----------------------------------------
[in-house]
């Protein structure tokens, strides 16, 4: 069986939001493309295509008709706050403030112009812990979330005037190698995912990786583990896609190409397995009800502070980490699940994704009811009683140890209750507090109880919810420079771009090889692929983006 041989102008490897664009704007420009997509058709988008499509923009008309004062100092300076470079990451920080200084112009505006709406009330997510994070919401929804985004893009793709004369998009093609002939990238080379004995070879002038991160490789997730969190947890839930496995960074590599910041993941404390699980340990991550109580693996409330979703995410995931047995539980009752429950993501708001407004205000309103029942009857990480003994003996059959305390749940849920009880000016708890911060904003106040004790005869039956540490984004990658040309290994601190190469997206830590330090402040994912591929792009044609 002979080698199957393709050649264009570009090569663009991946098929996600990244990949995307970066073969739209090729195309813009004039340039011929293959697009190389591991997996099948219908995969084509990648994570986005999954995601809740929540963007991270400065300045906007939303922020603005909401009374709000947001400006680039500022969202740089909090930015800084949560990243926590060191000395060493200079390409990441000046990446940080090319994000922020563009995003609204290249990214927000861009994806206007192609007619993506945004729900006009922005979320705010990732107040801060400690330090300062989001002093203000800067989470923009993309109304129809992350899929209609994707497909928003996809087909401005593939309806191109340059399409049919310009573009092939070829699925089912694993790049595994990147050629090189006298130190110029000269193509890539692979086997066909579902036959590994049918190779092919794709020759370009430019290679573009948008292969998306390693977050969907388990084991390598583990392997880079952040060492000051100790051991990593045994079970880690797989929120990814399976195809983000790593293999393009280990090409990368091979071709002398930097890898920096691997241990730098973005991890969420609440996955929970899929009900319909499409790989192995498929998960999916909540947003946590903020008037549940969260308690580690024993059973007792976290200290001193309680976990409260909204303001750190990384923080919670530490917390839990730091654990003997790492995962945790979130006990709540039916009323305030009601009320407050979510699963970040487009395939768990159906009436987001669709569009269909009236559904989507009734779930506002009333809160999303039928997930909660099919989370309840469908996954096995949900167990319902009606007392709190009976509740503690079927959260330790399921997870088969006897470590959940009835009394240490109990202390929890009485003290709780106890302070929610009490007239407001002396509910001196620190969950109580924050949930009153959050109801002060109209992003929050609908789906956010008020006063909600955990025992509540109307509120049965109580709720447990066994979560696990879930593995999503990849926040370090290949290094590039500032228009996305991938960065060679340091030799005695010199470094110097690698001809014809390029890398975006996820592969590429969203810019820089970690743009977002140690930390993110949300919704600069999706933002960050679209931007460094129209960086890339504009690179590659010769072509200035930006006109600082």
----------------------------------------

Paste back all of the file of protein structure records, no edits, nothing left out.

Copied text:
[in-house]
């Protein structure tokens, strides 16, 4: 069986939001493309295509008709706050403030112009812990979330005037190698995912990786583990896609190409397995009800502070980490699940994704009811009683140890209750507090109880919810420079771009090889692929983006 041989102008490897664009704007420009997509058709988008499509923009008309004062100092300076470079990451920080200084112009505006709406009330997510994070919401929804985004893009793709004369998009093609002939990238080379004995070879002038991160490789997730969190947890839930496995960074590599910041993941404390699980340990991550109580693996409330979703995410995931047995539980009752429950993501708001407004205000309103029942009857990480003994003996059959305390749940849920009880000016708890911060904003106040004790005869039956540490984004990658040309290994601190190469997206830590330090402040994912591929792009044609 002979080698199957393709050649264009570009090569663009991946098929996600990244990949995307970066073969739209090729195309813009004039340039011929293959697009190389591991997996099948219908995969084509990648994570986005999954995601809740929540963007991270400065300045906007939303922020603005909401009374709000947001400006680039500022969202740089909090930015800084949560990243926590060191000395060493200079390409990441000046990446940080090319994000922020563009995003609204290249990214927000861009994806206007192609007619993506945004729900006009922005979320705010990732107040801060400690330090300062989001002093203000800067989470923009993309109304129809992350899929209609994707497909928003996809087909401005593939309806191109340059399409049919310009573009092939070829699925089912694993790049595994990147050629090189006298130190110029000269193509890539692979086997066909579902036959590994049918190779092919794709020759370009430019290679573009948008292969998306390693977050969907388990084991390598583990392997880079952040060492000051100790051991990593045994079970880690797989929120990814399976195809983000790593293999393009280990090409990368091979071709002398930097890898920096691997241990730098973005991890969420609440996955929970899929009900319909499409790989192995498929998960999916909540947003946590903020008037549940969260308690580690024993059973007792976290200290001193309680976990409260909204303001750190990384923080919670530490917390839990730091654990003997790492995962945790979130006990709540039916009323305030009601009320407050979510699963970040487009395939768990159906009436987001669709569009269909009236559904989507009734779930506002009333809160999303039928997930909660099919989370309840469908996954096995949900167990319902009606007392709190009976509740503690079927959260330790399921997870088969006897470590959940009835009394240490109990202390929890009485003290709780106890302070929610009490007239407001002396509910001196620190969950109580924050949930009153959050109801002060109209992003929050609908789906956010008020006063909600955990025992509540109307509120049965109580709720447990066994979560696990879930593995999503990849926040370090290949290094590039500032228009996305991938960065060679340091030799005695010199470094110097690698001809014809390029890398975006996820592969590429969203810019820089970690743009977002140690930390993110949300919704600069999706933002960050679209931007460094129209960086890339504009690179590659010769072509200035930006006109600082």